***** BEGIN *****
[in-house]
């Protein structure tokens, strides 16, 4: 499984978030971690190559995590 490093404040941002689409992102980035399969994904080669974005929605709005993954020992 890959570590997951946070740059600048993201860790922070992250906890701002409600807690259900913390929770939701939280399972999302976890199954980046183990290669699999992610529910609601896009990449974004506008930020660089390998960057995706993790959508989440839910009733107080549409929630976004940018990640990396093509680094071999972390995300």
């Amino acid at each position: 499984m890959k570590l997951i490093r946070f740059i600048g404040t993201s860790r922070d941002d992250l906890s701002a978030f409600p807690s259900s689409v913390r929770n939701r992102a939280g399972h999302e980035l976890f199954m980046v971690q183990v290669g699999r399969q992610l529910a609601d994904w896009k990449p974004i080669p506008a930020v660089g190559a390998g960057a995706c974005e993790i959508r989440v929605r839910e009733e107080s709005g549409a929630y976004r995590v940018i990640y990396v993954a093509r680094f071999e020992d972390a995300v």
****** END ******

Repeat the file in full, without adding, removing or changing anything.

[in-house]
């Protein structure tokens, strides 16, 4: 499984978030971690190559995590 490093404040941002689409992102980035399969994904080669974005929605709005993954020992 890959570590997951946070740059600048993201860790922070992250906890701002409600807690259900913390929770939701939280399972999302976890199954980046183990290669699999992610529910609601896009990449974004506008930020660089390998960057995706993790959508989440839910009733107080549409929630976004940018990640990396093509680094071999972390995300």
């Amino acid at each position: 499984m890959k570590l997951i490093r946070f740059i600048g404040t993201s860790r922070d941002d992250l906890s701002a978030f409600p807690s259900s689409v913390r929770n939701r992102a939280g399972h999302e980035l976890f199954m980046v971690q183990v290669g699999r399969q992610l529910a609601d994904w896009k990449p974004i080669p506008a930020v660089g190559a390998g960057a995706c974005e993790i959508r989440v929605r839910e009733e107080s709005g549409a929630y976004r995590v940018i990640y990396v993954a093509r680094f071999e020992d972390a995300v």